The FCA should play its part
Ivan Sedgwick, Investments Director at LGB & Co comments: “Lord Hill’s Listing Review makes a number of constructive suggestions. Particularly welcome is the redesign of the prospectus regime which, in its current form, encourages the use of exemptions that can cut out smaller investors while failing to protect others. Requiring the FCA to play its part in building a positive business environment and rebalance priorities accordingly should also be embraced.
“The easing of liability on forward guidance may be helpful, though the US is quite strict on this and it does not seem to hold back activity there. Also looking to the US, shelf registration would be a welcome improvement in the UK, while allowing SPACs doesn’t see like a battle worth having even if past experience of shell companies, their closest equivalent in the UK, is that they tend to attract chancers and abstract wealth from shareholders. Provided there is proper disclosure, caveat emptor ought to apply.
However, though welcoming the review, Sedgewick also points out that some of its elements appear to be more cosmetic, such as rebranding the Main List. “The UK Government should remain cautious of embracing measures that might be seen as self-interested lobbying by industry. There is an implicit attack on pre-emption rules in the review with an endorsement of their suspension during the pandemic, and a proposal to remove the recent rules that allow third party research into IPOs would be a reversal of an investor-friendly measure that could be tweaked rather than removed.”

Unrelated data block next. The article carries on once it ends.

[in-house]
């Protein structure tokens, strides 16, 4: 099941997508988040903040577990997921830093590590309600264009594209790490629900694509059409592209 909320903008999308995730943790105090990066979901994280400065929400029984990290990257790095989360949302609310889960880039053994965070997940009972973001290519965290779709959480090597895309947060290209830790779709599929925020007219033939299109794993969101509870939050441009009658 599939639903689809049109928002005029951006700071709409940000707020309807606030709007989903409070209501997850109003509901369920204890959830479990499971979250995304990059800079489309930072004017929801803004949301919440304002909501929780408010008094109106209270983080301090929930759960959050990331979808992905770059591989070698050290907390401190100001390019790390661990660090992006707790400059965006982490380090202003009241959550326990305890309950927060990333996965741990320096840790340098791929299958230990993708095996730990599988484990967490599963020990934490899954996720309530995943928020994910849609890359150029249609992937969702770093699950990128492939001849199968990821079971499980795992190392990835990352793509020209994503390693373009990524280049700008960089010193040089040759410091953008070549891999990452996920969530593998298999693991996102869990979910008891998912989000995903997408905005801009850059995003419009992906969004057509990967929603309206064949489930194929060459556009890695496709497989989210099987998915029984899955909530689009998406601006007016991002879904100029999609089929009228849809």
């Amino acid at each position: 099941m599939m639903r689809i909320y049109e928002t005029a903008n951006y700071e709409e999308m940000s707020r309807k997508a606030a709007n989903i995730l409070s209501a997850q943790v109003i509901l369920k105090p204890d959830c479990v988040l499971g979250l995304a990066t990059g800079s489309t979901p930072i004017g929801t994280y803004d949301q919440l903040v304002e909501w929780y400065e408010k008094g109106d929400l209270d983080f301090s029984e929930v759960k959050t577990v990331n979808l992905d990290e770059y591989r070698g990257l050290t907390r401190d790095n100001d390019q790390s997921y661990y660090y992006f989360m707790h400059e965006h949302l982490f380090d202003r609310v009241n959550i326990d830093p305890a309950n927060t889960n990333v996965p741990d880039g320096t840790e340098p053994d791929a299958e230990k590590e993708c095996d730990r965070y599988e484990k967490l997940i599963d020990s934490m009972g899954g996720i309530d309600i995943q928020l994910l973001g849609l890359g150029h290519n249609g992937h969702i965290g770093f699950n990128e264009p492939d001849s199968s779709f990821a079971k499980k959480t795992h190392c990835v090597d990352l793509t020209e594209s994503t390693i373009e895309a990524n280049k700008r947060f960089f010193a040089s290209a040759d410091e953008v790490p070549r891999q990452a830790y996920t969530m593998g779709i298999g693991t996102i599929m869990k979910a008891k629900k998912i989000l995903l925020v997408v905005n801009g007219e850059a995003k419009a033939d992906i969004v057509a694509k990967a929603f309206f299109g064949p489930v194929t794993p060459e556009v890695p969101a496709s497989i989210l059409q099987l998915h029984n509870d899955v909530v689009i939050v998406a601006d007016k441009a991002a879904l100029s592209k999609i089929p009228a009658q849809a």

Karim Haji, head of financial services at KPMG UK, commented that the proposals laid out by Lord Hill could “have the potential to provide a timely fillip to the city of London”, despite appearing as “tinkering around the edges.”
He said: “Relaxing the rules on dual-class shares and the minimum level of free float are about providing entrepreneurs and investors with more flexibility and the incentive to raise and invest their capital here in the UK, which in turn helps the economy. When successful UK companies feel it is more beneficial to list in New York or elsewhere, it is very logical to consider how we can ensure London remains a world-class financial market that attracts the best businesses.
“Of course, a key driving factor in this is Brexit. There now appears to be a willingness to take advantage of the additional flexibility offered by being outside the bloc to boost London’s competitiveness on the global stage.”
Sam Smith, founder and CEO of finnCap Group agrees that the report’s proposals could attract more tech companies to London, but was disappointed that the review didn’t say more in support of the role of retail investors.
“Overall the review’s recommendations are positive and could make a big difference to attracting more high growth tech companies to list in London. But it is a shame that the review did not include more to support the role that retail investors can play.
“The technology already exists to run a retail offer as part of an accelerated fundraise with no delay to the issuance timeline or impact on pricing. For example, PrimaryBid (a finnCap investee company) has partnered with the London Stock Exchange to do precisely that.
“If the economy is to recover from the pandemic as quickly as possible, it will need to access the widest pool of capital available. That means the UK doing everything it can to attract both institutional and individual retail investors, not either-or.”